This article investigates the function of book reading in a society consisting of a multiplicity of ethno-cultural communities, asking whether book reading functions as a unifying factor within each ethno-cultural community or as a dividing factor and as a signifier of boundaries between them. It is based on multiyear survey data among representative samples of Israeli urban adults (1970, 1990, 2001-2002, 2007, and 2011), focus groups, and analysis of bestseller lists (2001, 2002). The article demonstrates that book reading functions as a signifier of boundaries within Israeli society, namely between ethno-cultural co-cultures of veteran Jewish Israelis, Jewish immigrants from the former Soviet Union, and Israeli Arabs. This supports Morley and Robins's claim that cultural consumption may be a divisive factor between the co-cultures within nation-states.
Book Reading as a Signifier of Boundaries among Co-Cultures in Israeli Society
Hanna Adoni and Hillel Nossek
Blurring Marseille and Brightening Paris in Contested Processes of Boundary Making
Scholarship on rap has emphasized the propensity of rap to form and reinforce social boundaries. This is particularly the case in studies that focus on rap's relationship to regions, cities, and neighborhoods. 1 The dominant trend has been for
The March for Hrant Dink and New Ways of Mobilization in Turkey
loyalties—calls into question often elusive symbolic and social boundaries between groups and individuals. Boundaries arise from social interactions, are historically sedimented in memories and bodies, and are continuously made and unmade by subjects. As
Much previous scholarly work has noted the gendered nature of humor and the notion that women use comedy in a different way than do their male peers. Drawing on prior work on gender and humor, and my ethnographic work on teen girl cultures, I explore in this article how young women utilize popular cultural texts as well as everyday and staged comedy as part of a gendered resource that provides potential sites for sex-gender transgression and conformity. Through a series of vignettes, I explore how girls do funny and provide a backdrop to perform youthful gendered identities, as well as establish, maintain, and transgress cultural and social boundaries. Moving on to explore young women and stand-up I question the potential in mobilizing humor as an educational resource and a site in which to explore sex-gender norms with young people.
The Making of the ‘Golden Cage’
This article focuses on the Greek community of Alexandria, a socially and territorially bounded Diaspora entity that articulates a sense of connection to place through claims of a historically continuous socio-spatial connection to both Egypt and Greece. Through analyses of visual material collected and produced during fieldwork, I explore the spatial and social boundaries of the community before and after Nasser's 1952 revolution and highlight discontinuities in the narratives and imaginings of the city articulated by different generations. Studying the creation of new borders, I reveal how restriction to, and isolation within, the ‘golden cage’ of Greek areas is both willingly embraced and a source of frustration. I conclude by outlining how spatial and ideological boundaries overlap and how they are shifted and defended by Greek and non-Greek inhabitants of the city.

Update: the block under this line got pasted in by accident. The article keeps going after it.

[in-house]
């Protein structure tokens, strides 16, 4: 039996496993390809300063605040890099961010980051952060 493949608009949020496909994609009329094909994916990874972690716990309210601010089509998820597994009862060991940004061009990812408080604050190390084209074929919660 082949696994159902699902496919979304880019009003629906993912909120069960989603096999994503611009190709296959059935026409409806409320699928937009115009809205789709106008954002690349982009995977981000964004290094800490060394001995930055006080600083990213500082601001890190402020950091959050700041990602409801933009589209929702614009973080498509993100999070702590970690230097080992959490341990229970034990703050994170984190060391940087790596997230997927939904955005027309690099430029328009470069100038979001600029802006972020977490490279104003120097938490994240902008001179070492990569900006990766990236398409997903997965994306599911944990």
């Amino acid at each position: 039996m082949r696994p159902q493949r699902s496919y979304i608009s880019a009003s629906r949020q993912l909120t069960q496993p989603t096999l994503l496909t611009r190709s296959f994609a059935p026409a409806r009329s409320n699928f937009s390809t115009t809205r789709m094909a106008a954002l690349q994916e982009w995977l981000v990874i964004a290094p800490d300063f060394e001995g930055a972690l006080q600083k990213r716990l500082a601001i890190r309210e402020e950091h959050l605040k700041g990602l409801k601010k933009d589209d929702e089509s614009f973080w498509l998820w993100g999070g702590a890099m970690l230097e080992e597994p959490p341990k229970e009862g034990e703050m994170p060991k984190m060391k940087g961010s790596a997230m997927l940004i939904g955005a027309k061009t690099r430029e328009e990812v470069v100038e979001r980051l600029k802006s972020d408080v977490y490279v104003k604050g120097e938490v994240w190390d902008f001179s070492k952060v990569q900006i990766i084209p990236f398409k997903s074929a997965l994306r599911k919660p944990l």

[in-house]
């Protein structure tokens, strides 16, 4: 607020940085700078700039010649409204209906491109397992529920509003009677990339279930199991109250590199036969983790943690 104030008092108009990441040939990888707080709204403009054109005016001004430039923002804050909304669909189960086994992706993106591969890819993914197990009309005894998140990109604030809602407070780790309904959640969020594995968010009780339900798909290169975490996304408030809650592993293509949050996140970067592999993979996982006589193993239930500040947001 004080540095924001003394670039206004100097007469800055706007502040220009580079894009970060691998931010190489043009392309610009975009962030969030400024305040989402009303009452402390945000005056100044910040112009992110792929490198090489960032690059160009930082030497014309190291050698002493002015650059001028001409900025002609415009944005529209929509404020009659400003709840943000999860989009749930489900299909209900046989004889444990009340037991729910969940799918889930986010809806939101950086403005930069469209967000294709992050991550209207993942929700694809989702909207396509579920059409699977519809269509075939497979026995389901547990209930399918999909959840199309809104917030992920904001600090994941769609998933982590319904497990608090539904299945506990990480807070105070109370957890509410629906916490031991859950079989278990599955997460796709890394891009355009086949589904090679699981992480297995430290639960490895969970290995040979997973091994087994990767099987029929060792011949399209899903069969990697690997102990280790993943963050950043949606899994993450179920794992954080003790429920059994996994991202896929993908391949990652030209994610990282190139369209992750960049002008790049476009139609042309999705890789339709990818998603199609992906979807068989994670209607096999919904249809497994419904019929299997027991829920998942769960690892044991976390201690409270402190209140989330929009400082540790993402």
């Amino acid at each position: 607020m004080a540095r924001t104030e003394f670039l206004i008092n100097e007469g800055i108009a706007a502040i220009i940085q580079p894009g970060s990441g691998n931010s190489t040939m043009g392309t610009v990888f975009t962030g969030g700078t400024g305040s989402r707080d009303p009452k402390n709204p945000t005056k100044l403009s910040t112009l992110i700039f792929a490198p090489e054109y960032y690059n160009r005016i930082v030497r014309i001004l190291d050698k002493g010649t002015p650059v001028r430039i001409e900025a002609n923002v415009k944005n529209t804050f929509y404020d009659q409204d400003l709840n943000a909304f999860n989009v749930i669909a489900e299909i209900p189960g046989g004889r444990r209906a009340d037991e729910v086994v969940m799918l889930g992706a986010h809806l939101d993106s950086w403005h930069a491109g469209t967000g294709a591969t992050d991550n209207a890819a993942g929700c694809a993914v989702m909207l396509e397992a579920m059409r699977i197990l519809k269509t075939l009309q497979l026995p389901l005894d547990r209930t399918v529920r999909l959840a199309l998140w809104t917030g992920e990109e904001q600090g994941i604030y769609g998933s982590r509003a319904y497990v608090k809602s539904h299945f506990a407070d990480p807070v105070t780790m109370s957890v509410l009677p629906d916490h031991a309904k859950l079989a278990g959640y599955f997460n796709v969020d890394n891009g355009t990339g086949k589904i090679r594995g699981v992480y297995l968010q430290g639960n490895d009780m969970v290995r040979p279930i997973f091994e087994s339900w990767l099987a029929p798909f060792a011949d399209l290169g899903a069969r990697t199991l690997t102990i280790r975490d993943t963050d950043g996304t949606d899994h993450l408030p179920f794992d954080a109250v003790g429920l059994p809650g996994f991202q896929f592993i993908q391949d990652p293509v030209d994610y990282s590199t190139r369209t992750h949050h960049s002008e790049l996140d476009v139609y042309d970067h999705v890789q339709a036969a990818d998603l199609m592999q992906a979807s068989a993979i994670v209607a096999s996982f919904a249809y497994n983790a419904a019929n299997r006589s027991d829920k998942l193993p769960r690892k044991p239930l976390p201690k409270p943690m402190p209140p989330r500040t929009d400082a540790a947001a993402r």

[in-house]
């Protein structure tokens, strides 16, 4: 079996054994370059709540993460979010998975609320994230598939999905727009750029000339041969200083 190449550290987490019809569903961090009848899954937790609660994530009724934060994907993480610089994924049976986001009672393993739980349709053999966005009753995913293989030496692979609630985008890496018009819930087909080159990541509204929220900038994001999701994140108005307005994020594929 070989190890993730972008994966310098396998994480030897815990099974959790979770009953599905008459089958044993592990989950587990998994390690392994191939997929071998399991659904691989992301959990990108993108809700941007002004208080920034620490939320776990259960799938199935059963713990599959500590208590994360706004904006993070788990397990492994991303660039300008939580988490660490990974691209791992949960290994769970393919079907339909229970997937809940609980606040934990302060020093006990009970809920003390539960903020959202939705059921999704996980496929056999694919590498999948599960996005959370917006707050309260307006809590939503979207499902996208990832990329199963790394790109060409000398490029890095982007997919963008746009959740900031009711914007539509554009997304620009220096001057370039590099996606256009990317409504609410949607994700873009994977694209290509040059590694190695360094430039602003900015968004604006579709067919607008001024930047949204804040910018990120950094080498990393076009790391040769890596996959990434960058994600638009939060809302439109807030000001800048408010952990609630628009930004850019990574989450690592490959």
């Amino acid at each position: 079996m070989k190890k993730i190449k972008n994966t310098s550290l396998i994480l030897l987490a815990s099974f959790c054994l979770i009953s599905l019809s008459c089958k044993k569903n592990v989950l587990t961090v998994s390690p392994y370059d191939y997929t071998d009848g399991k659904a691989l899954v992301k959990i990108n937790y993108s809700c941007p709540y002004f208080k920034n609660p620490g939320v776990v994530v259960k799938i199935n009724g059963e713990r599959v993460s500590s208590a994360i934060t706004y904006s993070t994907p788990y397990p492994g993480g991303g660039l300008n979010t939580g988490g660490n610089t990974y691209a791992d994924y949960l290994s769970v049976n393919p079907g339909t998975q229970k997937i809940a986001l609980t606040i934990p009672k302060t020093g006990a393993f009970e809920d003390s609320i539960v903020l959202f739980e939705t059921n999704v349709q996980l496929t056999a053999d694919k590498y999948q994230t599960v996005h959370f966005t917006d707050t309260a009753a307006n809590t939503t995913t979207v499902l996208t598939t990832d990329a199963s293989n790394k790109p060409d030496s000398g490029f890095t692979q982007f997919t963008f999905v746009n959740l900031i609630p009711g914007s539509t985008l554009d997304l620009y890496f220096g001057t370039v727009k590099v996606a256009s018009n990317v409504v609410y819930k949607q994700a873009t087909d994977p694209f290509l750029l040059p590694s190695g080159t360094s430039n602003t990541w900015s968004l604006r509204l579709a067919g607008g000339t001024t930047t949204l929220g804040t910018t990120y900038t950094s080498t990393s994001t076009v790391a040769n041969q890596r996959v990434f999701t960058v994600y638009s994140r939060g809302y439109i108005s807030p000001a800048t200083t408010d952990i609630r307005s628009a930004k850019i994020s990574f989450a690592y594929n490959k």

Embracing Contamination in Twentieth-Century Crime Fiction
In Powers of Horror (1982), Julia Kristeva suggests that the corpse is ‘the utmost in abjection. It is death infecting life’. This categorical statement, while not intended for the genre of crime fiction, nonetheless does much to explain the power and appeal of the twentieth century’s most successful fictional formula. For Kristeva, the abject is ‘the in-between, the ambiguous, the composite’ (4); it is experienced as an encounter with ‘an other who precedes and possesses me’ (10) and it is ‘a border that has encroached upon everything’ (3). Borders both defend and confine. They are the necessary limits that protect the subject from psychosis, and they are that which deny us our desired return to a lost imaginary plenitude. Kristeva’s abject evokes seepage, it speaks to the instability of borders, and the impossibility of the pristine, the firm, the uncontaminated. And it is just this sense of unavoidable defilement, this tension between the maintenance and collapse of cultural and social boundaries, that underpins both the crime genre and our fascination with the form.
Visual Anthropology in the Middle East
Esther Hertzog and Yael Katzir
argues socio-political changes in Egypt have been projected on the image of the dancer and have simultaneously changed it. Chrysocheri's article also relates to historical and social background connected to Egypt. It analyses the spatial and social
Thomas Hylland Eriksen
major religions. Notwithstanding the contrast between cultural tolerance and social boundary maintenance, the scalar gap between cosmopolitan ideals and group-based practices needs to be examined briefly. The example of interethnic marriages (known in
Girlhood in Renaissance England
resistance to social and sexual boundaries. In chapter two, Higginbotham continues her examination of female characters in late sixteenth- and early seventeenth-century drama, looking at those who resist such social boundaries. Girlhood was a space of greater
registry offices ( Yuval-Davis et al. 2019 ); dismantled hard borders re-appear in heightened social boundaries ( Donnan 2010 ). Borders, the turn illustrates, are not simply ‘phenomena located at the ‘edges’ of territories but rather ‘all over’ territories